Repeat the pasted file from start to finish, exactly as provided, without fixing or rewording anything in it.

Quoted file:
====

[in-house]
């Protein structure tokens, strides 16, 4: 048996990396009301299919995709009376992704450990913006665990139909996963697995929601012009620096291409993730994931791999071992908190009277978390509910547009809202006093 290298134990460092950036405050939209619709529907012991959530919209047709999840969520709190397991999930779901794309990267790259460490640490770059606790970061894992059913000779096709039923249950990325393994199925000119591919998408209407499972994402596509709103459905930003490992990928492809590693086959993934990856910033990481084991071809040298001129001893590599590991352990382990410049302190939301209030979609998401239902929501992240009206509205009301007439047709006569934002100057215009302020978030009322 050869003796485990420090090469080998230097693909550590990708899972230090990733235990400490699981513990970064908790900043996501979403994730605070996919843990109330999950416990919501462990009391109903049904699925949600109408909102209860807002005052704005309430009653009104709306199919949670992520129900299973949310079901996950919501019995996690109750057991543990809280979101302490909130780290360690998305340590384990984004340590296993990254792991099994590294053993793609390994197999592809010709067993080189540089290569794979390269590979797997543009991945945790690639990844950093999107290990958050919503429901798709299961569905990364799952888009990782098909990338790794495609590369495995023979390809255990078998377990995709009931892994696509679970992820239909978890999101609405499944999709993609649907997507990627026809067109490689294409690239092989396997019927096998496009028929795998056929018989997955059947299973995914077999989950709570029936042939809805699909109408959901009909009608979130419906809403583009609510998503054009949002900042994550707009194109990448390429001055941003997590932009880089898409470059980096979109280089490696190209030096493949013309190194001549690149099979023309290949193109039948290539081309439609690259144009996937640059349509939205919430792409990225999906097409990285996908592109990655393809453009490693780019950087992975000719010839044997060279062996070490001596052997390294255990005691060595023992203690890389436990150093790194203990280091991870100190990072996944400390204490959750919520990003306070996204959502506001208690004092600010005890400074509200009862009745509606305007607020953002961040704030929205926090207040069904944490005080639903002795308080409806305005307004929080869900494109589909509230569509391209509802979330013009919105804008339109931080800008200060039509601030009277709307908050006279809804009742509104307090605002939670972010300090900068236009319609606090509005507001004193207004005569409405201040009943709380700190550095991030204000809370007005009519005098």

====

[in-house]
């Protein structure tokens, strides 16, 4: 048996990396009301299919995709009376992704450990913006665990139909996963697995929601012009620096291409993730994931791999071992908190009277978390509910547009809202006093 290298134990460092950036405050939209619709529907012991959530919209047709999840969520709190397991999930779901794309990267790259460490640490770059606790970061894992059913000779096709039923249950990325393994199925000119591919998408209407499972994402596509709103459905930003490992990928492809590693086959993934990856910033990481084991071809040298001129001893590599590991352990382990410049302190939301209030979609998401239902929501992240009206509205009301007439047709006569934002100057215009302020978030009322 050869003796485990420090090469080998230097693909550590990708899972230090990733235990400490699981513990970064908790900043996501979403994730605070996919843990109330999950416990919501462990009391109903049904699925949600109408909102209860807002005052704005309430009653009104709306199919949670992520129900299973949310079901996950919501019995996690109750057991543990809280979101302490909130780290360690998305340590384990984004340590296993990254792991099994590294053993793609390994197999592809010709067993080189540089290569794979390269590979797997543009991945945790690639990844950093999107290990958050919503429901798709299961569905990364799952888009990782098909990338790794495609590369495995023979390809255990078998377990995709009931892994696509679970992820239909978890999101609405499944999709993609649907997507990627026809067109490689294409690239092989396997019927096998496009028929795998056929018989997955059947299973995914077999989950709570029936042939809805699909109408959901009909009608979130419906809403583009609510998503054009949002900042994550707009194109990448390429001055941003997590932009880089898409470059980096979109280089490696190209030096493949013309190194001549690149099979023309290949193109039948290539081309439609690259144009996937640059349509939205919430792409990225999906097409990285996908592109990655393809453009490693780019950087992975000719010839044997060279062996070490001596052997390294255990005691060595023992203690890389436990150093790194203990280091991870100190990072996944400390204490959750919520990003306070996204959502506001208690004092600010005890400074509200009862009745509606305007607020953002961040704030929205926090207040069904944490005080639903002795308080409806305005307004929080869900494109589909509230569509391209509802979330013009919105804008339109931080800008200060039509601030009277709307908050006279809804009742509104307090605002939670972010300090900068236009319609606090509005507001004193207004005569409405201040009943709380700190550095991030204000809370007005009519005098």